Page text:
The Beatles - NORWEGIAN WOOD (TAKE 1) - "Norwegian Wood (This Bird Has Flown)" (also known as simply "Norwegian Wood") is a song by The Beatles, first released on the 1965 album Rubber Soul. John Lennon wrote most of the song, and finished writing the words with Paul McCartney. (credited to Lennon–McCartney). It is the first example of a rock band playing the sitar in one of their songs; it was played by George Harrison. Lennon started composing the song on his acoustic guitar in January 1965, while on holiday with his wife, Cynthia, in the Swiss Alps. Lennon later explained that the lyric was about an affair he had been having. “I was very careful and paranoid because I didn't want my wife, Cyn, to know that there really was something going on outside of the household. I'd always had some kind of affairs going on, so I was trying to be sophisticated in writing about an affair. But in such a smoke-screen way that you couldn't tell. But I can't remember any specific woman it had to do with.” Unreleased version.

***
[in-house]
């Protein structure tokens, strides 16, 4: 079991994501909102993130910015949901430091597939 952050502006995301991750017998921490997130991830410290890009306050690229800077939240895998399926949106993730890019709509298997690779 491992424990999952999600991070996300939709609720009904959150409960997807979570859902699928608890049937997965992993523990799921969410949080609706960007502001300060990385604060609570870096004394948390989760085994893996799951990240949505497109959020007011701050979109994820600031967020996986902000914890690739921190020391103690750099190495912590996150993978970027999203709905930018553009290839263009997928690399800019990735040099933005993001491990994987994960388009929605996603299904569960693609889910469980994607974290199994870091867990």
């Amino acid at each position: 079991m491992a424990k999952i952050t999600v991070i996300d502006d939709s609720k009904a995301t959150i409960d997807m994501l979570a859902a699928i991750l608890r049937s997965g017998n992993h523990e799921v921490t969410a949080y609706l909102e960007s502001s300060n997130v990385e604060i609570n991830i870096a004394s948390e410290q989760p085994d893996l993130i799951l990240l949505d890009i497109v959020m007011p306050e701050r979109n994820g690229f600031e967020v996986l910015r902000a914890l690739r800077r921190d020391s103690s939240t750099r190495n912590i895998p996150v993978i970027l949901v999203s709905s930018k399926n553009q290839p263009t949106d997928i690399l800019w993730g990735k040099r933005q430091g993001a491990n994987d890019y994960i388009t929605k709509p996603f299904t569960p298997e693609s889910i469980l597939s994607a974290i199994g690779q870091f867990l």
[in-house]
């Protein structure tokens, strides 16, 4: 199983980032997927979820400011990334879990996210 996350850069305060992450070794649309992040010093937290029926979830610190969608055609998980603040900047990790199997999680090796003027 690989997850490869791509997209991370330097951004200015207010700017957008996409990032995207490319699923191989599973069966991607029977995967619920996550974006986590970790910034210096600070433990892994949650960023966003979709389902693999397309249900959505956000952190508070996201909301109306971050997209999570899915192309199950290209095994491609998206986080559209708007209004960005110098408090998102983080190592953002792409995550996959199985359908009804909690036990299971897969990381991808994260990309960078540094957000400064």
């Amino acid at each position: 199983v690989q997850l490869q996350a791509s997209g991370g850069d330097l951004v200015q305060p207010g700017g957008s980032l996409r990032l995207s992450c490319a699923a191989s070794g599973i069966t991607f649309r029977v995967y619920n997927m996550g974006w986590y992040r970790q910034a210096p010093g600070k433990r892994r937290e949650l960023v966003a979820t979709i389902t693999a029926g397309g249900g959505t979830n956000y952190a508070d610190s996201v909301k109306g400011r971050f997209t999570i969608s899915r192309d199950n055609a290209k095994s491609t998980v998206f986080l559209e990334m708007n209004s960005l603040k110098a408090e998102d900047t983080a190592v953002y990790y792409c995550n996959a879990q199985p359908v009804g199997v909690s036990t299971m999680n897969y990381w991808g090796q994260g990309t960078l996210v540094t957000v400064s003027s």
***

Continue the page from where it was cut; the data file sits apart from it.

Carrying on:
The Beatles - JULIA -- "Julia" was written by John Lennon (credited to Lennon–McCartney) and features Lennon on vocals and acoustic guitar. It was written during the Beatles' 1968 visit to Rishikesh in northern India, where they were studying under the Maharishi Mahesh Yogi. It was here where Lennon learned the song's finger-picking guitar style from the Scottish musician Donovan. No other Beatle sings or plays on the song. While Paul McCartney made several "solo" recordings attributed to the group, dating back to his famous song "Yesterday", this is the only time that Lennon played and sang unaccompanied on a Beatle track. "Julia" was written for John's mother, Julia Lennon (1914–1958), who was knocked down and killed by a car driven by a drunk off-duty police officer when John was 17 years old. Julia Lennon had encouraged her son's interest in music and bought him his first guitar. But after splitting with John's father, she started a new family with another man and left John to be raised by her sister, Mimi; though she lived just a few miles from John, Julia did not spend much time with him for a number of years. Their relationship began to improve as he neared adolescence, though, and in the words of his half-sister, Julia Baird: "As he grew older, John would stay with us more often. He and Daddy got along well enough, and in the evenings when our daddy, a headwaiter, was at work, John and Mummy would sit together and listen to records. She was an Elvis Presley fan from the word go, and she and John would jive around the room to Heartbreak Hotel and other great Elvis songs. John inherited his love of music from her, and she encouraged him to start with piano and banjo, making him play a tune again and again until he got it right." Unreleased version.